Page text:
What went wrong in AtlantaThe contract to run Atlanta's water system is the largest, most complicated and most challenging that government has ever awarded to a private company in America, contends the chairman and chief executive officer of United Water, Michael Chesser.
While he is new to the company, and therefore has no personal experience with Atlanta and its privatization history, United Water's money-losing experience here is a textbook example of the difficulties the private sector has in moving into the public. Its experience parallels those of charter school organizers and of private-sector companies managing public schools.
At the core, any change in the status quo invites opposition. Just as education bureaucrats have no initial incentive to see competition succeed, water department employees have no reason to demonstrate that the private sector can do their job better or more efficiently. So the relationship, from the start, is ambivalent at best.
One example is that United Water agreed to provide service for $21.4 million a year based on a set of assumptions. One assumption, for example, was that 1,171 water meters per year would break, requiring repairs. The reality was 11,108. Another was that 101 main breaks would occur in a year; the reality was 279. Still another was that 734 fire hydrants would require repair per year; the reality was 1,633.
Amazingly, the city had no records to establish the baseline. Either they weren't kept, weren't kept accurately or existed but were deliberately underreported in one of those bureaucratic subterfuges planted to invite private sector failure. All companies bid on the same assumptions and the four bids were close, ranging from $21.4 million to $25.9 million per year for 20 years. The middle two bids were about $23 million.
But then, even without any negative action by bureaucrats, Atlanta and United Water were destined to hardship. Atlanta didn't privatize the water department. That is, it didn't turn the franchise over to United Water to run as a free-enterprise business. Nor did it hire United Water to manage its business on a cost-plus basis -- that is, for a fee United Water would manage whatever it was given.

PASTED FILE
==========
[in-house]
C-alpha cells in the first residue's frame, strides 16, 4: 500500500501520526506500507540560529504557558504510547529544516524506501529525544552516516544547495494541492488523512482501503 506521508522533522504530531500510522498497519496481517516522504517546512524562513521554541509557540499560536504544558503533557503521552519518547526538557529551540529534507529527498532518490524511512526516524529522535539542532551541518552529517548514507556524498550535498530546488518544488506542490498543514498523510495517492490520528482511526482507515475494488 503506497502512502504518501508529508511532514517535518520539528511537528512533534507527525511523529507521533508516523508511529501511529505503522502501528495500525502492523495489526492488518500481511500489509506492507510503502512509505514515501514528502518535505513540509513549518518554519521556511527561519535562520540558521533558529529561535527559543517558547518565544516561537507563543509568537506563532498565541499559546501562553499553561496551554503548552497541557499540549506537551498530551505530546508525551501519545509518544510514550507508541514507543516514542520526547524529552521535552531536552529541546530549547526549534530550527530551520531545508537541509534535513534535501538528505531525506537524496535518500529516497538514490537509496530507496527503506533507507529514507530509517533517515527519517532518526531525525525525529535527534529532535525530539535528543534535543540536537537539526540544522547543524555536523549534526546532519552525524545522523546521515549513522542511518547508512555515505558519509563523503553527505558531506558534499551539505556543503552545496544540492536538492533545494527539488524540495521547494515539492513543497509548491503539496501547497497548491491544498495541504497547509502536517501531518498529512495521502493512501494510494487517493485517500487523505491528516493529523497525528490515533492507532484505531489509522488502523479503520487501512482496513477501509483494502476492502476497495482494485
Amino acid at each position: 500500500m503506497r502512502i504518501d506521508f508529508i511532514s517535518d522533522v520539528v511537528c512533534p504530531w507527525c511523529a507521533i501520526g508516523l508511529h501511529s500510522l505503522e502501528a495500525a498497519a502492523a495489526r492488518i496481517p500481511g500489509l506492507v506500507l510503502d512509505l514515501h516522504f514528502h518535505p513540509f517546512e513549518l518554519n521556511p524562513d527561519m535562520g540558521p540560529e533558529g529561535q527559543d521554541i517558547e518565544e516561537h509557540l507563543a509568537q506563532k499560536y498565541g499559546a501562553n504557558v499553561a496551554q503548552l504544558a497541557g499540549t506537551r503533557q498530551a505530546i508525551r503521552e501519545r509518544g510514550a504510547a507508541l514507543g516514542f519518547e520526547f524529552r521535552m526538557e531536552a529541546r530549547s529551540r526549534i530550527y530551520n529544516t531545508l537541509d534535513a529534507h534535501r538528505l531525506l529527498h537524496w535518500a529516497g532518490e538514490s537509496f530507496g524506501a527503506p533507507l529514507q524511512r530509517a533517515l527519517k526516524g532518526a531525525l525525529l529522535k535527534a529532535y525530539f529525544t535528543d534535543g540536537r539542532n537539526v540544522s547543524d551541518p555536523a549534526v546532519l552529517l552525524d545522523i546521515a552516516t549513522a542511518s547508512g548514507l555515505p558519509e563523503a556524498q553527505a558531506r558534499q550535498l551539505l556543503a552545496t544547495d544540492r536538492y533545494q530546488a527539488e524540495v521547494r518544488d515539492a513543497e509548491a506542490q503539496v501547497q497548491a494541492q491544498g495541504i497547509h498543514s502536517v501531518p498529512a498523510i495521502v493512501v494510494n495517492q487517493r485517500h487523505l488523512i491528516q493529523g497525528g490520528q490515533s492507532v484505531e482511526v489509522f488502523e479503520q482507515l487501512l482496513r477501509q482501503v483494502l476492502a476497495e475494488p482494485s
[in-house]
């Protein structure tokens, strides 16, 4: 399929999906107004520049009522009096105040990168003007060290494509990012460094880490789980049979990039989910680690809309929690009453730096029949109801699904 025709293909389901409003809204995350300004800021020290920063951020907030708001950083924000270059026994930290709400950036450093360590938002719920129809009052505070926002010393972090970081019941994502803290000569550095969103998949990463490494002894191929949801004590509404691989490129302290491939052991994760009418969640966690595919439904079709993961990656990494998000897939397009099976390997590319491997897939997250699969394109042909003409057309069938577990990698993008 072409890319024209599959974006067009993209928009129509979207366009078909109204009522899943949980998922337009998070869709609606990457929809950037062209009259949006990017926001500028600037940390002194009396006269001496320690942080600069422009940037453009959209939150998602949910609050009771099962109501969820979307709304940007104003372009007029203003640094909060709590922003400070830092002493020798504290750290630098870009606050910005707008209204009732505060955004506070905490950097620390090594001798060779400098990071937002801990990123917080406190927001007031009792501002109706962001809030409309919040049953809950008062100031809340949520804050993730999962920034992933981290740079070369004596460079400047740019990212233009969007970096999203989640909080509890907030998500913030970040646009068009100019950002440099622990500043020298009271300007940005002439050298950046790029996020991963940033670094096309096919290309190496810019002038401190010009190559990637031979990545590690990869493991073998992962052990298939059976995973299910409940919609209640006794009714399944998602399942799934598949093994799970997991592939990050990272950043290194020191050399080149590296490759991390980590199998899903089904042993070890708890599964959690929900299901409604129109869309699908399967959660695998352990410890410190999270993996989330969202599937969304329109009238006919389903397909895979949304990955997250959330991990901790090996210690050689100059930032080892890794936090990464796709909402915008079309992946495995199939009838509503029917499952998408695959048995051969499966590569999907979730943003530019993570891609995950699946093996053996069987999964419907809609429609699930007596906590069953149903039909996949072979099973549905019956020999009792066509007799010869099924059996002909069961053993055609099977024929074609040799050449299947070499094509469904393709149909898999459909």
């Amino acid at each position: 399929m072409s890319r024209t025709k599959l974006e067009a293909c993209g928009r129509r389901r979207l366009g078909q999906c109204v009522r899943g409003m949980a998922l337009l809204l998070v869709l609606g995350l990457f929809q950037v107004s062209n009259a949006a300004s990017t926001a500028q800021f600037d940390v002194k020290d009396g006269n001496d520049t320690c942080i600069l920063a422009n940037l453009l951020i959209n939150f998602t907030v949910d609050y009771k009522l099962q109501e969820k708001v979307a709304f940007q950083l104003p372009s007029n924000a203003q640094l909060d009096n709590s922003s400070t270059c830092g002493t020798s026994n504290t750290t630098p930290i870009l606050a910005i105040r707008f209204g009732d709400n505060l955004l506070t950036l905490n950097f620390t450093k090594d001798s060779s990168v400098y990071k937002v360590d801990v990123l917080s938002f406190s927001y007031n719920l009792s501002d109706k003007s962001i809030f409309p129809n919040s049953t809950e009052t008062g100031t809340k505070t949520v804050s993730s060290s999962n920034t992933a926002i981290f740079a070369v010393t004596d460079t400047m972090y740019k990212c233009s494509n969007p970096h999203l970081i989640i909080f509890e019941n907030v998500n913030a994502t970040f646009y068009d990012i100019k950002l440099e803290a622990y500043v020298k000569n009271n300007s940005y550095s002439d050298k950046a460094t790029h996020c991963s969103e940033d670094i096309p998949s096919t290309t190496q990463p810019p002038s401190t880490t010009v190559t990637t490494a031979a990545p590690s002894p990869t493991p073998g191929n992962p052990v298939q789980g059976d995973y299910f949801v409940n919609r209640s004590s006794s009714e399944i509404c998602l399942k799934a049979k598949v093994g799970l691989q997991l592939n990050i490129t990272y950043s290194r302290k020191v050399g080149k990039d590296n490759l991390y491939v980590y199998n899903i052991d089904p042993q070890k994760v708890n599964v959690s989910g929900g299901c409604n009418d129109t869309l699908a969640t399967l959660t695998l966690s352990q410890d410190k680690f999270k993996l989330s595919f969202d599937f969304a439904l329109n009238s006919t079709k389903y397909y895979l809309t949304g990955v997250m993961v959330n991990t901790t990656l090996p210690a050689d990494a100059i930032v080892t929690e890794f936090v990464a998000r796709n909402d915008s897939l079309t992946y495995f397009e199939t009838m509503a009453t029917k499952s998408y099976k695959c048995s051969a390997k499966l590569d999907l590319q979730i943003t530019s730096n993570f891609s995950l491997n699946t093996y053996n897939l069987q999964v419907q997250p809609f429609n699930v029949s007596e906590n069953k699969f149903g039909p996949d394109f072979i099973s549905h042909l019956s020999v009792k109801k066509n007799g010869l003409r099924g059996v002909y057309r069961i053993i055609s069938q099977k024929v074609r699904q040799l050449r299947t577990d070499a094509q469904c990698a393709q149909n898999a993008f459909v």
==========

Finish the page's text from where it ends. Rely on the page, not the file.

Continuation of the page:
Instead, a hybrid was created, neither fish nor fowl. It's not privatization, nor cost-plus management. That's important because it seeded the troubles to follow.
In Atlanta's case, the hybrid meant that United Water had the technical expertise but Atlanta had political constituencies. Give a publisher a newspaper and he would run it based on industry standards. Invite an outsider to intervene or overrule and without an ironclad, point-by-point contract, the two will clash. Throw in politicians and bureaucrats, with other constituencies and other agendas, and disaster awaits.
That's where Atlanta and United Water are. United Water may have been too eager and overly optimistic. It may even in retrospect have lowballed the bid, as one of its competitors alleged at the time -- a charge officials then and now deny. But whether it was United Water or some other company, the hybrid "privatization" model required far more accurate information and a far more detailed contract than these two negotiated.
Attempting to abandon the contract would be a mistake for Mayor Shirley Franklin. The smarter approach is to follow the state's path with natural gas deregulation: fix what's broken and that means, for one thing, writing a contract that could be given to a Martian and he would know its terms.
Anybody who thinks going back will be an improvement has a terribly short memory.